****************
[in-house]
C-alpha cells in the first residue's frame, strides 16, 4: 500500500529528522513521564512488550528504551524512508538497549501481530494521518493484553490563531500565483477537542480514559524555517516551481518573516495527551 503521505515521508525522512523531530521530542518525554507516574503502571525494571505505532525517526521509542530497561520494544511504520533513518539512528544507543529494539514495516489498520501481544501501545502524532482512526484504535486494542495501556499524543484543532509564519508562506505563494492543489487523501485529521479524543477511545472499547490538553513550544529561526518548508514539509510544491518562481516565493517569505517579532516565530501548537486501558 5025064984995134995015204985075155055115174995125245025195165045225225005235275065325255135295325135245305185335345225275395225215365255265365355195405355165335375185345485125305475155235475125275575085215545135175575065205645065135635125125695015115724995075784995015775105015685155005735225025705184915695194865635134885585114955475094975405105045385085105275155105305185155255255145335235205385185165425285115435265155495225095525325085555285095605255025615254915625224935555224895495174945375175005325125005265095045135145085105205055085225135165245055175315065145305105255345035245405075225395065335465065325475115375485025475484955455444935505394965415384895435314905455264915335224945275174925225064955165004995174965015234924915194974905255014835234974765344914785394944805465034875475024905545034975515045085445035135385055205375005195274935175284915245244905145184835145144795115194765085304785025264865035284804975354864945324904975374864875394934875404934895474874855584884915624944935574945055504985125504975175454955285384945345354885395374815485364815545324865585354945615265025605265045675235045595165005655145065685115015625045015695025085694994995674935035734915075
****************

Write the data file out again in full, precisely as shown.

[in-house]
C-alpha cells in the first residue's frame, strides 16, 4: 500500500529528522513521564512488550528504551524512508538497549501481530494521518493484553490563531500565483477537542480514559524555517516551481518573516495527551 503521505515521508525522512523531530521530542518525554507516574503502571525494571505505532525517526521509542530497561520494544511504520533513518539512528544507543529494539514495516489498520501481544501501545502524532482512526484504535486494542495501556499524543484543532509564519508562506505563494492543489487523501485529521479524543477511545472499547490538553513550544529561526518548508514539509510544491518562481516565493517569505517579532516565530501548537486501558 5025064984995134995015204985075155055115174995125245025195165045225225005235275065325255135295325135245305185335345225275395225215365255265365355195405355165335375185345485125305475155235475125275575085215545135175575065205645065135635125125695015115724995075784995015775105015685155005735225025705184915695194865635134885585114955475094975405105045385085105275155105305185155255255145335235205385185165425285115435265155495225095525325085555285095605255025615254915625224935555224895495174945375175005325125005265095045135145085105205055085225135165245055175315065145305105255345035245405075225395065335465065325475115375485025475484955455444935505394965415384895435314905455264915335224945275174925225064955165004995174965015234924915194974905255014835234974765344914785394944805465034875475024905545034975515045085445035135385055205375005195274935175284915245244905145184835145144795115194765085304785025264865035284804975354864945324904975374864875394934875404934895474874855584884915624944935574945055504985125504975175454955285384945345354885395374815485364815545324865585354945615265025605265045675235045595165005655145065685115015625045015695025085694994995674935035734915075